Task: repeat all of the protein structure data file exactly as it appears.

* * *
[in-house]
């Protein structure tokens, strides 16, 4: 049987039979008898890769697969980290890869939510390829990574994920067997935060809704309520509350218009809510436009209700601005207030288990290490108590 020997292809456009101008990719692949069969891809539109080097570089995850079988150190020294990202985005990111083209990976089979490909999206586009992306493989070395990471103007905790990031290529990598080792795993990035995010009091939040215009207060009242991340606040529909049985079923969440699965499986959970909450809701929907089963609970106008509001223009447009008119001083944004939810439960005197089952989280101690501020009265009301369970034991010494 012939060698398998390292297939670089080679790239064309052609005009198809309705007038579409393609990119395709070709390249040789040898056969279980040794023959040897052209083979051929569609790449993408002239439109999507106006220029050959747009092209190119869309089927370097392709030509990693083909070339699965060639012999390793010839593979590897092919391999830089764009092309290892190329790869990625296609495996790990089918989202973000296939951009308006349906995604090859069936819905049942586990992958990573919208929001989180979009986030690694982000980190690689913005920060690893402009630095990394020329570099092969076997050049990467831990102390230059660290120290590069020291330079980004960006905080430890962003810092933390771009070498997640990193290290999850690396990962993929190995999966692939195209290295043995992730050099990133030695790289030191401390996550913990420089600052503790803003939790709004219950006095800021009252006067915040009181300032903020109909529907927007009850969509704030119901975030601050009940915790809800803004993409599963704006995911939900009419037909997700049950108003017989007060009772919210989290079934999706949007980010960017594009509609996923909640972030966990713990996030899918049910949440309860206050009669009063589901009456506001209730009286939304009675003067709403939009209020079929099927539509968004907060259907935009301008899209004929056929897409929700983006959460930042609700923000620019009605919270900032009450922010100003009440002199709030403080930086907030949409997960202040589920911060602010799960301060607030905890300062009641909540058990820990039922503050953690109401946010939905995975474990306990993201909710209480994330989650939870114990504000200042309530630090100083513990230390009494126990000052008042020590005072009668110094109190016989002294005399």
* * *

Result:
[in-house]
């Protein structure tokens, strides 16, 4: 049987039979008898890769697969980290890869939510390829990574994920067997935060809704309520509350218009809510436009209700601005207030288990290490108590 020997292809456009101008990719692949069969891809539109080097570089995850079988150190020294990202985005990111083209990976089979490909999206586009992306493989070395990471103007905790990031290529990598080792795993990035995010009091939040215009207060009242991340606040529909049985079923969440699965499986959970909450809701929907089963609970106008509001223009447009008119001083944004939810439960005197089952989280101690501020009265009301369970034991010494 012939060698398998390292297939670089080679790239064309052609005009198809309705007038579409393609990119395709070709390249040789040898056969279980040794023959040897052209083979051929569609790449993408002239439109999507106006220029050959747009092209190119869309089927370097392709030509990693083909070339699965060639012999390793010839593979590897092919391999830089764009092309290892190329790869990625296609495996790990089918989202973000296939951009308006349906995604090859069936819905049942586990992958990573919208929001989180979009986030690694982000980190690689913005920060690893402009630095990394020329570099092969076997050049990467831990102390230059660290120290590069020291330079980004960006905080430890962003810092933390771009070498997640990193290290999850690396990962993929190995999966692939195209290295043995992730050099990133030695790289030191401390996550913990420089600052503790803003939790709004219950006095800021009252006067915040009181300032903020109909529907927007009850969509704030119901975030601050009940915790809800803004993409599963704006995911939900009419037909997700049950108003017989007060009772919210989290079934999706949007980010960017594009509609996923909640972030966990713990996030899918049910949440309860206050009669009063589901009456506001209730009286939304009675003067709403939009209020079929099927539509968004907060259907935009301008899209004929056929897409929700983006959460930042609700923000620019009605919270900032009450922010100003009440002199709030403080930086907030949409997960202040589920911060602010799960301060607030905890300062009641909540058990820990039922503050953690109401946010939905995975474990306990993201909710209480994330989650939870114990504000200042309530630090100083513990230390009494126990000052008042020590005072009668110094109190016989002294005399």